The history of ownership of this clock is hand written on a card that is tacked to the inside of the waist door. It is recorded here that this clock was originally purchased by Patrick Tracy Jackson, born in Newburyport on August 14, 1780 and died on September 12, 1849 in Beverly, Massachusetts. Patrick’s parents were Jonathan Jackson and Hannah Tracy Jackson. His father, Jonathan was a merchant and a delegate for Massachusetts in the Continental Congress. Patrick Tracy Jackson was well educated and attended the Drummer Academy. He began his professionally career in the maritime trade putting out to sea on at least four voyages abroad. He then established himself in Boston, specializing in the East and West Indies trades. Patrick married Lydia Cabot in 1810. About 1813, he collaborated with his brother-in-law Francis Cabot Lowell and others in a venture in the textile industry. They were founders in the Boston Manufacturing Company which was located in Waltham, MA. This was the first integrated textile mill in America in which raw cotton could me converted into finished cloth in the same building. Jackson served as the first manager of this factory and was also a member of the Boston Associates. He was and original investor and stockholder in the Suffolk, Bank which was chartered in 1818. In 1820, he was an instrumental founder of the Merrimack Manufacturing Company located on the Pawtucket Falls on the Merrimack River. This textile mill produced calico cloth He appointed himself Proprietor of the Locks and Canals of the Merrimack River and later oversaw the construction of the Boston & Lowell Railroad. These developments helped form the nucleus of the town of Lowell which was incorporated in 1826 and was named after his brother-in-law.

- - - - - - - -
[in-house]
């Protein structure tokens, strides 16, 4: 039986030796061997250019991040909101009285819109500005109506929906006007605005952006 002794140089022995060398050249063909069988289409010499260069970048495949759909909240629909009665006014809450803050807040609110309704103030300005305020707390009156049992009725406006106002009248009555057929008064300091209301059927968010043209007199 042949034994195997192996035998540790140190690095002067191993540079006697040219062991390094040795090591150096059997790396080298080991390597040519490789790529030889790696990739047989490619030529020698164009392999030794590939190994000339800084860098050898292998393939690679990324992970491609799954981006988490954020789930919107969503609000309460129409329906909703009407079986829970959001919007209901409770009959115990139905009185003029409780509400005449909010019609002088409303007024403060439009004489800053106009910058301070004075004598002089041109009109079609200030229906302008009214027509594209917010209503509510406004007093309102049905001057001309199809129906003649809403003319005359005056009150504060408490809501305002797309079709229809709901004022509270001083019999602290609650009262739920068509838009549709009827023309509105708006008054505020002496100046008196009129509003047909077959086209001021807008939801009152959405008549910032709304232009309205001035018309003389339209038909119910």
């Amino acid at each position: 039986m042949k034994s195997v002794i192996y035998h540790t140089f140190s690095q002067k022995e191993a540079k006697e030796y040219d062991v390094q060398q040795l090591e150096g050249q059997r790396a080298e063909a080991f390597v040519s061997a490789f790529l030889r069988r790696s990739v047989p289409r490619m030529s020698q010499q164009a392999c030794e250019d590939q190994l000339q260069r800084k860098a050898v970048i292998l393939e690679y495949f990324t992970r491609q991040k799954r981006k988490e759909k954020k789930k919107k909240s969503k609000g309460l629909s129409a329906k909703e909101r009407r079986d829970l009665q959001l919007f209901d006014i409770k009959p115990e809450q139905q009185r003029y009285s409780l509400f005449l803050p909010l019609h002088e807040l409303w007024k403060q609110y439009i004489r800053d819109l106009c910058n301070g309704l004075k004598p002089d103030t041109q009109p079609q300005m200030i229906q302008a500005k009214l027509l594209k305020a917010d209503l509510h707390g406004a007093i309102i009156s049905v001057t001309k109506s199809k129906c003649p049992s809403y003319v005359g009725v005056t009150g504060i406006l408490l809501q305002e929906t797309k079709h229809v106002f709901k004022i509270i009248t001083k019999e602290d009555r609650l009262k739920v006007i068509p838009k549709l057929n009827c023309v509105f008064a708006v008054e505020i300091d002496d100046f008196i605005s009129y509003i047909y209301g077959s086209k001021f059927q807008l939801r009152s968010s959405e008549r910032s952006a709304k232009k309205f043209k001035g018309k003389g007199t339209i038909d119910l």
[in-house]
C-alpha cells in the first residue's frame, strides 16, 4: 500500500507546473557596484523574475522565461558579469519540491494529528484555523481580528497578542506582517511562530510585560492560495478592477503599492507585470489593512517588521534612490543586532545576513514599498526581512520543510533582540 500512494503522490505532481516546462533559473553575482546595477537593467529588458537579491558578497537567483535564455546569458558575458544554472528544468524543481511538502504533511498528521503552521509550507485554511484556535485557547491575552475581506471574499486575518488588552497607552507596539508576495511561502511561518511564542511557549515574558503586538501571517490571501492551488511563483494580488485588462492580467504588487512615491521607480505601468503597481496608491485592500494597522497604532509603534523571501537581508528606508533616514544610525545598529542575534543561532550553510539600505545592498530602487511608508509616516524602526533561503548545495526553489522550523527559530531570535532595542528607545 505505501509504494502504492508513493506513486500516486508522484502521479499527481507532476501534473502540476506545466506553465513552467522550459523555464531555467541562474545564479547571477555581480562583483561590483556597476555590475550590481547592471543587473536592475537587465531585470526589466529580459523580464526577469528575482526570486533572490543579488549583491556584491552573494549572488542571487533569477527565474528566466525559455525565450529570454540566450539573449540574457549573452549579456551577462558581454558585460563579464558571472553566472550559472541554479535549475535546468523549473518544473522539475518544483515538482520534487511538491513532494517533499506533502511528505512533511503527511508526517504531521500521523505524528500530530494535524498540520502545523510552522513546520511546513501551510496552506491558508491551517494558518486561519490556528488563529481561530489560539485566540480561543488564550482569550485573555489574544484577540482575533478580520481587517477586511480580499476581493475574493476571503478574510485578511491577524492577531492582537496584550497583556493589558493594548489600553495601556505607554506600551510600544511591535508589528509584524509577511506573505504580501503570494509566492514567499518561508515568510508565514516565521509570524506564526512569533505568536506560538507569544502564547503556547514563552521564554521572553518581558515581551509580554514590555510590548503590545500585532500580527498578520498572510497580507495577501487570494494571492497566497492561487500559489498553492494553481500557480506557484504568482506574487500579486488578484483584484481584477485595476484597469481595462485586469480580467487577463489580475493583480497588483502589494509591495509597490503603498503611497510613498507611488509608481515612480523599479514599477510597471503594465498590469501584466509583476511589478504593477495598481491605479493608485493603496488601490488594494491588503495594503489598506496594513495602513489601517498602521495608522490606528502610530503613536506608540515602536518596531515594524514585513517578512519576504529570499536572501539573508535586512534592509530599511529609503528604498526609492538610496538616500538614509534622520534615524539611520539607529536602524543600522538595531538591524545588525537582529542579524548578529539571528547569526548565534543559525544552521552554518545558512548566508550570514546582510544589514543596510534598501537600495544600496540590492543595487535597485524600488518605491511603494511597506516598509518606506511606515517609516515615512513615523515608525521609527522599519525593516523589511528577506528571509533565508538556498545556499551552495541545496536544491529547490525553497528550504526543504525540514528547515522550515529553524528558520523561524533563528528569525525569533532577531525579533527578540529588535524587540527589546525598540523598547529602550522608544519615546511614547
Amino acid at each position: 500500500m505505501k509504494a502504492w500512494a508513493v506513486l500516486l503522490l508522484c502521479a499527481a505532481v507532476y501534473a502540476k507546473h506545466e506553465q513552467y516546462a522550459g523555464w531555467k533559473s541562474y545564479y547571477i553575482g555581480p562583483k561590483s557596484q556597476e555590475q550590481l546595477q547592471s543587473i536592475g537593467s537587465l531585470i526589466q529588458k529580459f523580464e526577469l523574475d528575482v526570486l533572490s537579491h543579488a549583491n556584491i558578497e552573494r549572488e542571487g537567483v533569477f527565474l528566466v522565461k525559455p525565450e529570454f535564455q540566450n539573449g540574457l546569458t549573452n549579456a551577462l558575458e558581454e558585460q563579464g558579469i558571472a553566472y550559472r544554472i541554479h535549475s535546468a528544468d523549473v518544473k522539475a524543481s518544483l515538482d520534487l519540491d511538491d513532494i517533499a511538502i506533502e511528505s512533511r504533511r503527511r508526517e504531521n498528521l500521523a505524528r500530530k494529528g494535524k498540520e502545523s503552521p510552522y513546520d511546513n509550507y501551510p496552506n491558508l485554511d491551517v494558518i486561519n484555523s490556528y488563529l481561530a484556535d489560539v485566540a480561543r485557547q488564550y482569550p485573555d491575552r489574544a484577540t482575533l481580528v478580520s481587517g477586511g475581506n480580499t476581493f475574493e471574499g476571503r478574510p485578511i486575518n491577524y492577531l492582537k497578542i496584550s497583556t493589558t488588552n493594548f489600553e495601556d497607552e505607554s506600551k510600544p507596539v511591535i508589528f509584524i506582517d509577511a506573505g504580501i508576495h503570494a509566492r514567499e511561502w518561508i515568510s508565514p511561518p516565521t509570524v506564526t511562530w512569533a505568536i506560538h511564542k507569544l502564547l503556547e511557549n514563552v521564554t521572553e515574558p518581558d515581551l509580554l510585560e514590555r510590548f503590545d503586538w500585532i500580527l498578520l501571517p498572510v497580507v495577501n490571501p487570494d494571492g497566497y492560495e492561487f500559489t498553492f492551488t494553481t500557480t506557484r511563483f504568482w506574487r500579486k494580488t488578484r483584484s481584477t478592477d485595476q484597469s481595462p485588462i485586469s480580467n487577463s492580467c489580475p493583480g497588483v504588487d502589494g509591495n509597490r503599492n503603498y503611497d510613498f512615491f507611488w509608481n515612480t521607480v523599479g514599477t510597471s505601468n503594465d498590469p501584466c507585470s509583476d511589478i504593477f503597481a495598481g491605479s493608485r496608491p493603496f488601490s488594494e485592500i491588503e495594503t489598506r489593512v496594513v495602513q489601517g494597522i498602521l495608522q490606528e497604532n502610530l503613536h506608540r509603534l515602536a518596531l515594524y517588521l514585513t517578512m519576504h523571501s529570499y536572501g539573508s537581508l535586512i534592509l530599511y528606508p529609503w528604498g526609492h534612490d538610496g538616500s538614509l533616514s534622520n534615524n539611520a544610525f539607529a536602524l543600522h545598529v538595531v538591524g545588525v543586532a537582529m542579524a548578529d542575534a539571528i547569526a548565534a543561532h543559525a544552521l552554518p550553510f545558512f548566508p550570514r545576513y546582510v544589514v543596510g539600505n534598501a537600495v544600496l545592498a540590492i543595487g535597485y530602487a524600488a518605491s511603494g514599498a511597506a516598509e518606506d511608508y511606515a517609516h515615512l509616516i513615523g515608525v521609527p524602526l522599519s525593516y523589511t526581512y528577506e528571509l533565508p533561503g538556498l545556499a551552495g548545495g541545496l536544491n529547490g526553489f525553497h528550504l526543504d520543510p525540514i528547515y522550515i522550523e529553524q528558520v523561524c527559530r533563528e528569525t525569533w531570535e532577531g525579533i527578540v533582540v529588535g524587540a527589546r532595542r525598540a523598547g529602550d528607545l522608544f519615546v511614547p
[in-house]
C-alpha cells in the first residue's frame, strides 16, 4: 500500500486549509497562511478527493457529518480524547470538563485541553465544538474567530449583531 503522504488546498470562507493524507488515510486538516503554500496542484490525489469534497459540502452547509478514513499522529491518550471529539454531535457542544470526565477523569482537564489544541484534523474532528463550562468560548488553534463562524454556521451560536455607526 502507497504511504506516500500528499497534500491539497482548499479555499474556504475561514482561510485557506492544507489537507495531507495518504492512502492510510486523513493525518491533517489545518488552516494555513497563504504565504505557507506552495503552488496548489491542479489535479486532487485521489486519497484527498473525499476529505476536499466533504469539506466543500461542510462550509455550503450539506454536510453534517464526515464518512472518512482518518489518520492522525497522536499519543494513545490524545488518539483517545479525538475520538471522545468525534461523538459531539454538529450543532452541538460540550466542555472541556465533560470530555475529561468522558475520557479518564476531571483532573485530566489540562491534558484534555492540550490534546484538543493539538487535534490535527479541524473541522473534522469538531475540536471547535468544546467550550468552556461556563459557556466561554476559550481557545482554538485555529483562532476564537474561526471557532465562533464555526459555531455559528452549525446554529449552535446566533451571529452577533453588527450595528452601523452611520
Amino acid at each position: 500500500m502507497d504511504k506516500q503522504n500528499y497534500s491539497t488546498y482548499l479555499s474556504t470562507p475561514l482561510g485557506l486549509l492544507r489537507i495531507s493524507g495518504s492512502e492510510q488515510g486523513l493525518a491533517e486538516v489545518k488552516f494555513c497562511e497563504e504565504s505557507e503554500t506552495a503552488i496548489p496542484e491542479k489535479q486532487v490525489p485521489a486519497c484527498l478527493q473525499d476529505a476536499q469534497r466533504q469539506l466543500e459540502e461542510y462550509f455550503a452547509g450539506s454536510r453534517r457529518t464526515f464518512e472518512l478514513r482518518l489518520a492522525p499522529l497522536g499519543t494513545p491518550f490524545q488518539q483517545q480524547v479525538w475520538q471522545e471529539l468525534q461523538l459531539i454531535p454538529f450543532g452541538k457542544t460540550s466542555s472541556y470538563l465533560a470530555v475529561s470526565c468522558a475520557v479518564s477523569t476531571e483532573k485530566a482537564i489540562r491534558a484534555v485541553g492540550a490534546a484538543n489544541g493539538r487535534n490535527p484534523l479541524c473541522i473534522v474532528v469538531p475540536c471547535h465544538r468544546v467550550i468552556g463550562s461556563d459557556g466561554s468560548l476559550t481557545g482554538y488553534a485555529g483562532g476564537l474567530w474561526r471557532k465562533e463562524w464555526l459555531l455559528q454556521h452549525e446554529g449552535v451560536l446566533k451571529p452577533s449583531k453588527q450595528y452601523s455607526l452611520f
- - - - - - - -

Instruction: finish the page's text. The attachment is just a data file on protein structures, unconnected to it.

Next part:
The clock was then passed down to their fifth child, Hannah Lowell Jackson (b. 20 June, 1820 – d. 30 June, 1879). In 1844, she married Dr. Samuel Cabot, (b.20 Sept, 1815 and d. 13 April, 1885). A graduate of Harvard, he was a physician, surgeon and ornithologist. They had eight children.

The clock passed to their daughter Helen Jackson (Cabot) who was born on January 13, 1856 and died on April 11, 1938. She married Judge Charles Almy. They had six children. She was one of four of the first women to take examinations at Harvard. She was a prime mover on the committee of women which started the first public playgrounds in Cambridge. She was a member of the Cambridge Parks and Recreation Commission. Her portrait is in the collections of Harvard Art Museum / Fogg Museum.

Elizabeth Mason Almy, the fifth child of Helen and Charle Almy was born on August 28, 1892 owned the clock next. She married Dr. Stanley Cobb in 1915. Cobb was a neurologist and is considered by many to the founder of biological psychiatry in the United States. They had three children, Sidney, Helen and John.

About David Wood of Newburyport, Massachusetts.

David Wood was born the son of John and Eunice Wood in Newburyport, Massachusetts on July 5, 1766. It is thought that he may have been apprenticed to either Daniel Balch Senior or one of the members of the Mulliken family. All of whom were prominent Clockmakers in this region. On June 13, 1792, David advertised that he had set up a shop in Market Square, near Reverend Andrews Meeting House, where he made and sold clocks. Three short years latter, he married Elizabeth Bird in 1795. It has become evident, that David Wood was also a Retailer. In 1806, he advertised that he had for sale “Willard’s best Patent Timepieces, for as low as can be purchased in Roxbury.” In the year 1818, he and Abel Moulton, a local silversmith, moved into the shop formerly occupied by Thomas H. Balch. In 1824 he advertised that he had moved on the westerly side of Market Square opposite the Market House. After his wife’s death in 1846, he moved to Lexington to live near is son David, who was a merchant in that town.

It has become quite obvious to us that David Wood was a very successful Clockmaker and Retailer of Clocks. Over the last 40 plus years of being in the business of selling clocks, we have sold many examples of wall, shelf, and tall case clocks bearing this Maker’s signature on the dial.

For more information about this clock click  here .